Writing in the Saudi English-language news site Asharq Alawsat, senior editor Osman Mirghani issued a sharp warning to Egypt’s Muslim Brotherhood. Under the headline “Who is trying to set Egypt ablaze?” Mighani wrote:
Egypt has been experiencing a state of complete shock since the attack on its border crossing in northern Sinai during which 16 Egyptian officers and soldiers were killed and many others injured, whilst breaking their Ramadan fast. This treacherous operation, not to mention the fact that it occurred whilst the Egyptian soldiers were breaking their fast, has inflicted a deep wound on all of Egypt, which further intensified the sense that Egypt is now completely exposed, whether to armed militias moving freely across the Sinai Peninsula or external forces seeking to carry out their own plots. This is all happening at a time when Egypt’s political elite are preoccupied with the manoeuvring that has dominated the scene since the eruption of the revolution, the success and joy of which has turned into frustration as a result of the deteriorating living conditions and services in the country. This is not to mention the continuous accusations that the Muslim Brotherhood is attempting to dominate the political scene and implement a secret agenda.
Politically, Egypt seems to be in a state of disorder and instability, with all parties experiencing a tug-of-war over power, not to mention the general concerns regarding the Muslim Brotherhood and the unclear nature of the military’s role in the political sphere. Some people are championing the military as a balancing power that can frustrate the Brotherhood’s hegemony, whilst others are calling for its withdrawal from the political scene. Such political disorder reflects negatively on Egypt and demonstrates that the country is vulnerable to infiltration from all directions.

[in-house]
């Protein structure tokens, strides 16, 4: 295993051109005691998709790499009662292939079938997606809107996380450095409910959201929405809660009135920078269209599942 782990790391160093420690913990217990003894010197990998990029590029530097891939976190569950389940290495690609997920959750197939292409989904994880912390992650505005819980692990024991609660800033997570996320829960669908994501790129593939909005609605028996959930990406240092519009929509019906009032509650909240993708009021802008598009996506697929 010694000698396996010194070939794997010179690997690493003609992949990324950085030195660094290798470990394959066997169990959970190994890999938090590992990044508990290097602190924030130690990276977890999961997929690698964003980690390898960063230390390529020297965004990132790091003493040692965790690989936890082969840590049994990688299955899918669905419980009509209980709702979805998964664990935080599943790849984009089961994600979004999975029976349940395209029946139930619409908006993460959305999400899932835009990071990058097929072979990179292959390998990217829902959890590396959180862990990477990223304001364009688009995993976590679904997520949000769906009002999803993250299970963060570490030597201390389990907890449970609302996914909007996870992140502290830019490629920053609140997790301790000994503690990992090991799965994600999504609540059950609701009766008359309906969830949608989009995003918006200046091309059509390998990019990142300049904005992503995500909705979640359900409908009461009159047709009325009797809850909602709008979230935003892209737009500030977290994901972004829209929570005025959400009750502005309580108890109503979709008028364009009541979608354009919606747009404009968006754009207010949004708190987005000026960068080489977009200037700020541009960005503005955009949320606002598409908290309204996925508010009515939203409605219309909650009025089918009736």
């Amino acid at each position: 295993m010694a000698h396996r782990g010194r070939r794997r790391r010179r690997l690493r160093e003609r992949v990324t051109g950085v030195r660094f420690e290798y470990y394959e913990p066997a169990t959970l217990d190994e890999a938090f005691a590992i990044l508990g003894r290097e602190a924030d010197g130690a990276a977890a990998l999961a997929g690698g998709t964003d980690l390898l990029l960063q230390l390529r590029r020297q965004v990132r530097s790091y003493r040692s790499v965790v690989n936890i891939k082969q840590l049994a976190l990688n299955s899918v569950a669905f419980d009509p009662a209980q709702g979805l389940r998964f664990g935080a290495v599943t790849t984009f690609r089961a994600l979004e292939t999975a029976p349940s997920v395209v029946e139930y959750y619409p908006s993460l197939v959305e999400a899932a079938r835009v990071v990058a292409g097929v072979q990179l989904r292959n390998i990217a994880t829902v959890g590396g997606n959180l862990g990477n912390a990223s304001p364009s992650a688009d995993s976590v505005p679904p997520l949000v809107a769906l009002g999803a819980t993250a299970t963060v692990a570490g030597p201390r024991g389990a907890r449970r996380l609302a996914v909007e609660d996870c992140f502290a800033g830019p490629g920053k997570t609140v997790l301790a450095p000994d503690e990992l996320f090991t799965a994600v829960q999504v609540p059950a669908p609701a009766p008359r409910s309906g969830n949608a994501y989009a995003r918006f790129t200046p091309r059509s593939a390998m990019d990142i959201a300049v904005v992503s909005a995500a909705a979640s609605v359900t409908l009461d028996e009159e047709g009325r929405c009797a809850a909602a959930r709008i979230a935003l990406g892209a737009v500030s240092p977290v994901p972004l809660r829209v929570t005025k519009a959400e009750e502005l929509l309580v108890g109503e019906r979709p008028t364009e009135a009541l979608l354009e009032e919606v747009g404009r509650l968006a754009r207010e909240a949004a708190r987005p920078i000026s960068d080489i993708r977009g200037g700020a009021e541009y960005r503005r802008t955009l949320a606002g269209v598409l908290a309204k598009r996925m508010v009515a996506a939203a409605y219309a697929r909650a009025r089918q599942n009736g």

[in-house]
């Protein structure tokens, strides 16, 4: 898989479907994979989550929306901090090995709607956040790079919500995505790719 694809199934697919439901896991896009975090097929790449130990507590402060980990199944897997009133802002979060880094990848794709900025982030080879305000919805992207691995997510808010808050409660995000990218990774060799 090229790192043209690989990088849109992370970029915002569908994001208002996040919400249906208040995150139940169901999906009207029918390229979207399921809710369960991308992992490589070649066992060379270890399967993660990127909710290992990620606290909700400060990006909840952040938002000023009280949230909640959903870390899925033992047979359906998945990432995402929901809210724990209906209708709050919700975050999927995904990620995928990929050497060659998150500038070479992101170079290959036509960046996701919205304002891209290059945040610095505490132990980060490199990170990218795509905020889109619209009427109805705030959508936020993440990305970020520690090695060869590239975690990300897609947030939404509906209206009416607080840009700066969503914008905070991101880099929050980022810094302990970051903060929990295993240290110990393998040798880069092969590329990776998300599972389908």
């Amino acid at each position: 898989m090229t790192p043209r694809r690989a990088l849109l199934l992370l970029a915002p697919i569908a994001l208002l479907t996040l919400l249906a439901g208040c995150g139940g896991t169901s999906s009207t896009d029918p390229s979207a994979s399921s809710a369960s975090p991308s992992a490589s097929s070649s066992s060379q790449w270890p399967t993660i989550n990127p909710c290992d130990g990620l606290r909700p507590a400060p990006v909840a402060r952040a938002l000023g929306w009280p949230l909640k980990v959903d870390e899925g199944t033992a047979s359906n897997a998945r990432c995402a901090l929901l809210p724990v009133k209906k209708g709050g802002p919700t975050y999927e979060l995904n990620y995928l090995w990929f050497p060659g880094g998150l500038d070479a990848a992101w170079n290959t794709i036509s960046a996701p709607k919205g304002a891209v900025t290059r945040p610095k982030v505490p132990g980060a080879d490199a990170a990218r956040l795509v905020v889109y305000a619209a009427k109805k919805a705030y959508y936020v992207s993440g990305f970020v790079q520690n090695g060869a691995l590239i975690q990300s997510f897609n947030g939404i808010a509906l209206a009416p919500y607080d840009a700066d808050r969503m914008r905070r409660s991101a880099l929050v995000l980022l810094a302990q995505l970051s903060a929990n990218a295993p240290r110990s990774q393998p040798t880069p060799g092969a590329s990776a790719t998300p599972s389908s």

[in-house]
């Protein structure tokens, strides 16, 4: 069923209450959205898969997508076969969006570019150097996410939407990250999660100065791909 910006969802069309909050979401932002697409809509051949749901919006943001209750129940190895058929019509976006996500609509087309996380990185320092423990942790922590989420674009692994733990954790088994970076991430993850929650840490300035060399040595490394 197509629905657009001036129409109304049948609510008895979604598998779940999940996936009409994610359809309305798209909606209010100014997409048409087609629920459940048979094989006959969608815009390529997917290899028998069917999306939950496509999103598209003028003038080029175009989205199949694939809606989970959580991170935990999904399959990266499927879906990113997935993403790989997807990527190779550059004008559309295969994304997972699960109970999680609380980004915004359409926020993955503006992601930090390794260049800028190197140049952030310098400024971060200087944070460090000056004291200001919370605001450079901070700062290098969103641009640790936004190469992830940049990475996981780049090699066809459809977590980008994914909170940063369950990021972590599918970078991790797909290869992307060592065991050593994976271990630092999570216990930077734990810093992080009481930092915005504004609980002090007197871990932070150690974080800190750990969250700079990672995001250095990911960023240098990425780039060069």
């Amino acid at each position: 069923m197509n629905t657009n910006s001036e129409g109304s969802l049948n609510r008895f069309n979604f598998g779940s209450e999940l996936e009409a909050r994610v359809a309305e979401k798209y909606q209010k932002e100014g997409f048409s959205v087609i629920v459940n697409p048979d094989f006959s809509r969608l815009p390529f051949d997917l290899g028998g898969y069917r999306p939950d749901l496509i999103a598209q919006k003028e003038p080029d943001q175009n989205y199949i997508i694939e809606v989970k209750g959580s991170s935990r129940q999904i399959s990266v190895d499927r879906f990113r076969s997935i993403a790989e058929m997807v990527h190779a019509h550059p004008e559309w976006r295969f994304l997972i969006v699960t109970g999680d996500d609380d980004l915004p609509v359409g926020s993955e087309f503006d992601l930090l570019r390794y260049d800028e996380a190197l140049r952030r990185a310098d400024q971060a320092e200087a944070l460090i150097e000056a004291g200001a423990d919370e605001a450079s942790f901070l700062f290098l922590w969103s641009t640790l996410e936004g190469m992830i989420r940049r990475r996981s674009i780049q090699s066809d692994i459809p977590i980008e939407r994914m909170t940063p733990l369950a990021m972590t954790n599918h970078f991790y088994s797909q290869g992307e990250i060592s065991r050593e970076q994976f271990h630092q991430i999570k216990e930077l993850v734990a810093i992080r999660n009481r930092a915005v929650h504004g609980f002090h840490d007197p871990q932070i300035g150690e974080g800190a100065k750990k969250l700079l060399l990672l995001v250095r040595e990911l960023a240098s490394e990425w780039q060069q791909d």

The Egyptian forces reaction to the killing of the soldiers, attacking the tunnels at the Egyptian-Palestinian border and closing the Rafah Border Crossing, reflects the country’s shock and anger. This also reflects the Egyptian people’s suspicions that Hamas provided the attackers with support; or at the very least turned a blind eye to them and allowed them freedom of movement. However the results and impact of this reaction will remain limited unless Egypt takes serious action to eradicate extremist armed groups that are being allowed to move freely across the Sinai Peninsula, and who are gradually transforming the region into a centre for struggle, outside the control of the central government. This is also conditional upon ending the internal political struggle that is making Egypt vulnerable to infiltration and unrest. Perhaps, the Muslim Brotherhood will also get the message that what Egypt requires today is consensus and stability, rather than attempts to gain political hegemony or talk about moving towards the establishment of an Islamic Caliphate! [emphasis added]